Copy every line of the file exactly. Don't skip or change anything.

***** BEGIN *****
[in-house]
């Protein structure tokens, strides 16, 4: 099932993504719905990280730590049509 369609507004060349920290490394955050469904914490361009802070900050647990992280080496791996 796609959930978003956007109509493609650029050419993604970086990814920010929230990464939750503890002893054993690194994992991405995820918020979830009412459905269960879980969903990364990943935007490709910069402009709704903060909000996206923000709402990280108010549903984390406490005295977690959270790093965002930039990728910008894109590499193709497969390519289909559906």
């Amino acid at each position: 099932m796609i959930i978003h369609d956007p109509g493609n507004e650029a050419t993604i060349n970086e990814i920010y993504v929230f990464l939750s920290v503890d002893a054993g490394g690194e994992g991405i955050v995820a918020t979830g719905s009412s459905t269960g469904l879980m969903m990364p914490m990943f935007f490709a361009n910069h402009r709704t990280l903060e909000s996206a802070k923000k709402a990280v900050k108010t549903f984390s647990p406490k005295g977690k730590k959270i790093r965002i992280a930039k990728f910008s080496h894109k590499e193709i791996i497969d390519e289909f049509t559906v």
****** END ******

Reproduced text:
[in-house]
């Protein structure tokens, strides 16, 4: 099932993504719905990280730590049509 369609507004060349920290490394955050469904914490361009802070900050647990992280080496791996 796609959930978003956007109509493609650029050419993604970086990814920010929230990464939750503890002893054993690194994992991405995820918020979830009412459905269960879980969903990364990943935007490709910069402009709704903060909000996206923000709402990280108010549903984390406490005295977690959270790093965002930039990728910008894109590499193709497969390519289909559906």
């Amino acid at each position: 099932m796609i959930i978003h369609d956007p109509g493609n507004e650029a050419t993604i060349n970086e990814i920010y993504v929230f990464l939750s920290v503890d002893a054993g490394g690194e994992g991405i955050v995820a918020t979830g719905s009412s459905t269960g469904l879980m969903m990364p914490m990943f935007f490709a361009n910069h402009r709704t990280l903060e909000s996206a802070k923000k709402a990280v900050k108010t549903f984390s647990p406490k005295g977690k730590k959270i790093r965002i992280a930039k990728f910008s080496h894109k590499e193709i791996i497969d390519e289909f049509t559906v």